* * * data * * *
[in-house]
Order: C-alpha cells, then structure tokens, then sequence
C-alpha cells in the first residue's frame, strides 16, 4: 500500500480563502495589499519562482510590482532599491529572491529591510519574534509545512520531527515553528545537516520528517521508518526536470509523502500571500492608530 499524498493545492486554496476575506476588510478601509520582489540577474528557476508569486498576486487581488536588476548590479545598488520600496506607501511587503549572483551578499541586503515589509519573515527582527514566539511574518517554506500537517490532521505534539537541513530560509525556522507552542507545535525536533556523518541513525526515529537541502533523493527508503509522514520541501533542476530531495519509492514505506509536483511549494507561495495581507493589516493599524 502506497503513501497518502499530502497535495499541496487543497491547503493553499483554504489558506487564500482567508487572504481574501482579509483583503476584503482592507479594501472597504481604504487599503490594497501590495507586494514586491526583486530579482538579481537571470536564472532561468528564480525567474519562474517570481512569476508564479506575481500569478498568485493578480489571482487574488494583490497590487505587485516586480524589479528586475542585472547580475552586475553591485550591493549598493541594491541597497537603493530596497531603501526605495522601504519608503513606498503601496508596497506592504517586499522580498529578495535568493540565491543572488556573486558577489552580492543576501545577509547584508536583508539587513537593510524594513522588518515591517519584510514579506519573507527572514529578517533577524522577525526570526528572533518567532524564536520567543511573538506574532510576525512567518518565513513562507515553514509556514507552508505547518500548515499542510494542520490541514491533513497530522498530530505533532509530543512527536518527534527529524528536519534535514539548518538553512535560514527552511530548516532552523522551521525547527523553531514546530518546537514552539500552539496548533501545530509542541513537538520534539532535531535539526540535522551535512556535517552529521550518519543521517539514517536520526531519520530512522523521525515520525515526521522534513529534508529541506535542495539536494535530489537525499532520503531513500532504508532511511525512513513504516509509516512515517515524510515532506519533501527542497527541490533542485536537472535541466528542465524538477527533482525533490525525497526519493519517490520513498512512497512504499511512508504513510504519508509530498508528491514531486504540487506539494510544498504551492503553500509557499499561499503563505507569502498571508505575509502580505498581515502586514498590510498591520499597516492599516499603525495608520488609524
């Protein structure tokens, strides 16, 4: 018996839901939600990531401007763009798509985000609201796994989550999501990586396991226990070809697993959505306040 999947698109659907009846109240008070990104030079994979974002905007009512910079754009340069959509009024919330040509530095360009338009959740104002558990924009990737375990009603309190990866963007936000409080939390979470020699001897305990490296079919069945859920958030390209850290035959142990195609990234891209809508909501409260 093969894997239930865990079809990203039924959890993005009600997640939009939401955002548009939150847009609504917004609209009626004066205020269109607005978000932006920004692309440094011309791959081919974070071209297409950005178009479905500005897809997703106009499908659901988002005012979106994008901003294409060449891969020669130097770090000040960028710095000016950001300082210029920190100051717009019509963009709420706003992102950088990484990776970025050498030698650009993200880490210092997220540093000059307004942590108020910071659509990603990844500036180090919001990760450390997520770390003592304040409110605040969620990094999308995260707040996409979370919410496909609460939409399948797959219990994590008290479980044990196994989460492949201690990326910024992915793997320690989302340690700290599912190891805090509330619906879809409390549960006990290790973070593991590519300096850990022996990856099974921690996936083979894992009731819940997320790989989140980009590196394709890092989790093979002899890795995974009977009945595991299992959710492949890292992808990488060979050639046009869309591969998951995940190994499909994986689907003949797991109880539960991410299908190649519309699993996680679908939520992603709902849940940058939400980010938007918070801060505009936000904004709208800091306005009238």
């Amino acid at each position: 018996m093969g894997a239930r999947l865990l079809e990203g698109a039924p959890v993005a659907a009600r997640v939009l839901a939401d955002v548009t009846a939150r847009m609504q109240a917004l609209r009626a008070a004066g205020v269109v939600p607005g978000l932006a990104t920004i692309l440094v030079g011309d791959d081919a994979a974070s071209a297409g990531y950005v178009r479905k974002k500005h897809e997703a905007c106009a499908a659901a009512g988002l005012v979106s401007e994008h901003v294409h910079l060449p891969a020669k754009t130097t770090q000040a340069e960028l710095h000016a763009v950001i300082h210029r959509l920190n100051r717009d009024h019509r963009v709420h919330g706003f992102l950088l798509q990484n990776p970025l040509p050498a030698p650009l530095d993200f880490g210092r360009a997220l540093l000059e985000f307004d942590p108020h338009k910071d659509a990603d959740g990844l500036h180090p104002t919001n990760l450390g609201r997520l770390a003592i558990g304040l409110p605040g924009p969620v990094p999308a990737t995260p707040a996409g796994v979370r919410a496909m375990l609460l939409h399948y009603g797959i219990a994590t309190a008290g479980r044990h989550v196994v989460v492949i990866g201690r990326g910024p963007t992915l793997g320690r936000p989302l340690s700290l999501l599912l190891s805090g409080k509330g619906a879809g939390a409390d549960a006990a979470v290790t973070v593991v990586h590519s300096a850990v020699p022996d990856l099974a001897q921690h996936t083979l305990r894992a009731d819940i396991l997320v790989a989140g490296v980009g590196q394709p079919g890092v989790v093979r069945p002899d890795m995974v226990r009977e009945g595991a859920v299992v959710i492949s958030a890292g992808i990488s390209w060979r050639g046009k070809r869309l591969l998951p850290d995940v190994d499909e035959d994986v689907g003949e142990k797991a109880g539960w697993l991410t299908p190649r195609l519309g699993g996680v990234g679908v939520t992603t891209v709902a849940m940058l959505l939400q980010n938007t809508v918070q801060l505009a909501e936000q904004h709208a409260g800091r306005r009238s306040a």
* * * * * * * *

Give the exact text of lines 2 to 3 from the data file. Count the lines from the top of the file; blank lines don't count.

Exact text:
Order: C-alpha cells, then structure tokens, then sequence
C-alpha cells in the first residue's frame, strides 16, 4: 500500500480563502495589499519562482510590482532599491529572491529591510519574534509545512520531527515553528545537516520528517521508518526536470509523502500571500492608530 499524498493545492486554496476575506476588510478601509520582489540577474528557476508569486498576486487581488536588476548590479545598488520600496506607501511587503549572483551578499541586503515589509519573515527582527514566539511574518517554506500537517490532521505534539537541513530560509525556522507552542507545535525536533556523518541513525526515529537541502533523493527508503509522514520541501533542476530531495519509492514505506509536483511549494507561495495581507493589516493599524 502506497503513501497518502499530502497535495499541496487543497491547503493553499483554504489558506487564500482567508487572504481574501482579509483583503476584503482592507479594501472597504481604504487599503490594497501590495507586494514586491526583486530579482538579481537571470536564472532561468528564480525567474519562474517570481512569476508564479506575481500569478498568485493578480489571482487574488494583490497590487505587485516586480524589479528586475542585472547580475552586475553591485550591493549598493541594491541597497537603493530596497531603501526605495522601504519608503513606498503601496508596497506592504517586499522580498529578495535568493540565491543572488556573486558577489552580492543576501545577509547584508536583508539587513537593510524594513522588518515591517519584510514579506519573507527572514529578517533577524522577525526570526528572533518567532524564536520567543511573538506574532510576525512567518518565513513562507515553514509556514507552508505547518500548515499542510494542520490541514491533513497530522498530530505533532509530543512527536518527534527529524528536519534535514539548518538553512535560514527552511530548516532552523522551521525547527523553531514546530518546537514552539500552539496548533501545530509542541513537538520534539532535531535539526540535522551535512556535517552529521550518519543521517539514517536520526531519520530512522523521525515520525515526521522534513529534508529541506535542495539536494535530489537525499532520503531513500532504508532511511525512513513504516509509516512515517515524510515532506519533501527542497527541490533542485536537472535541466528542465524538477527533482525533490525525497526519493519517490520513498512512497512504499511512508504513510504519508509530498508528491514531486504540487506539494510544498504551492503553500509557499499561499503563505507569502498571508505575509502580505498581515502586514498590510498591520499597516492599516499603525495608520488609524